The history of social movements shows that direct action/civil disobedience is a crucial part of change. We would not have a 40-hour work week, medical and unemployment benefits, the right to vote, an end to state-sponsored racial segregation, or the very concept of “human rights” if not for past acts of civil disobedience. We need perspective here. A little disorder will be necessary in achieving ends that can and will benefit us all.
As far as jobs are concerned, they are clearly a priority, socially and economically. But protecting jobs can in no way be an excuse for maintaining the status quo (when the status quo means so many lack jobs, and so many jobs are destructive—both for workers and the environment), nor can it excuse unsustainable and environmentally destructive economic practices. We need to work, but we need to work safely and sustainably. Our jobs today should not be bought at the expense of jobs—and indeed, general livability—in the future.
With every action we learn something new. Here we learned that we still need better communication within our movement, and better communication outside our movement—but we are working on just this. We need to plan our actions carefully and slowly, and find ways to engage as many people as we can with the issues our direct actions are intended to address. We need to find ways to better collaborate with our potential ally organizations. We have reasonably wide support, in principle: we just need to figure out how best to engage that support, without giving up what we are actually trying to do: change a broken, unequal, and unsustainable system.
What this tells us is that we also need to work on our vision of an alternate system. We need pictures of a future society that a wide spectrum of people would want to be a part of, that many would support, despite the unavoidable “inconveniences” and “messiness” of change. We need imagination.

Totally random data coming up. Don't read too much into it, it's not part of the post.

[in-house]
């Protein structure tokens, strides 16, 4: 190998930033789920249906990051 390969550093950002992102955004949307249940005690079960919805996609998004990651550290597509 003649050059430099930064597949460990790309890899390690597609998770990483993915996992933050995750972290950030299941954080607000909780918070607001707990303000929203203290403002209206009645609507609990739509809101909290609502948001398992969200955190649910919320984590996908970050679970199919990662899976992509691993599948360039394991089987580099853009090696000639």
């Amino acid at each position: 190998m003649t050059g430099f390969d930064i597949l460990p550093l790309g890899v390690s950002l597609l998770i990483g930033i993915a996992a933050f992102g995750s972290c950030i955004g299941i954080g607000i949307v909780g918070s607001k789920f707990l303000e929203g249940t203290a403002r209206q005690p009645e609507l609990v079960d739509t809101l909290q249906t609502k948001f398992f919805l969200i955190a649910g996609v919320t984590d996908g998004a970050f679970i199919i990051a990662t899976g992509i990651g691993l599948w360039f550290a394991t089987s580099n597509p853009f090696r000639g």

What we don’t need to do—what we absolutely cannot do—is dispense with direct action and civil disobedience as a tactic. There will be conflict and tension—but we can work to make such conflict and tension manageable and non-violent. The fact that there were arrests yesterday afternoon (though there were no charges) should not overly alarm us. That we work in this movement with people employing a variety of tactics, and bringing different levels of pressure to bear on the existing system, should not overly alarm us. This is what activism—this is what democracy in fact—looks like.
We have maintained our non-violent principles. The police, yesterday, chose to forcibly remove non-violent protestors from public space—notably, some of our livestreamers. This, we might want to be concerned about. But we will not stop until there is a better world.
Images courtesy of Vancouver Media Coop.
Video clip: Port Action at Clarke and Heatley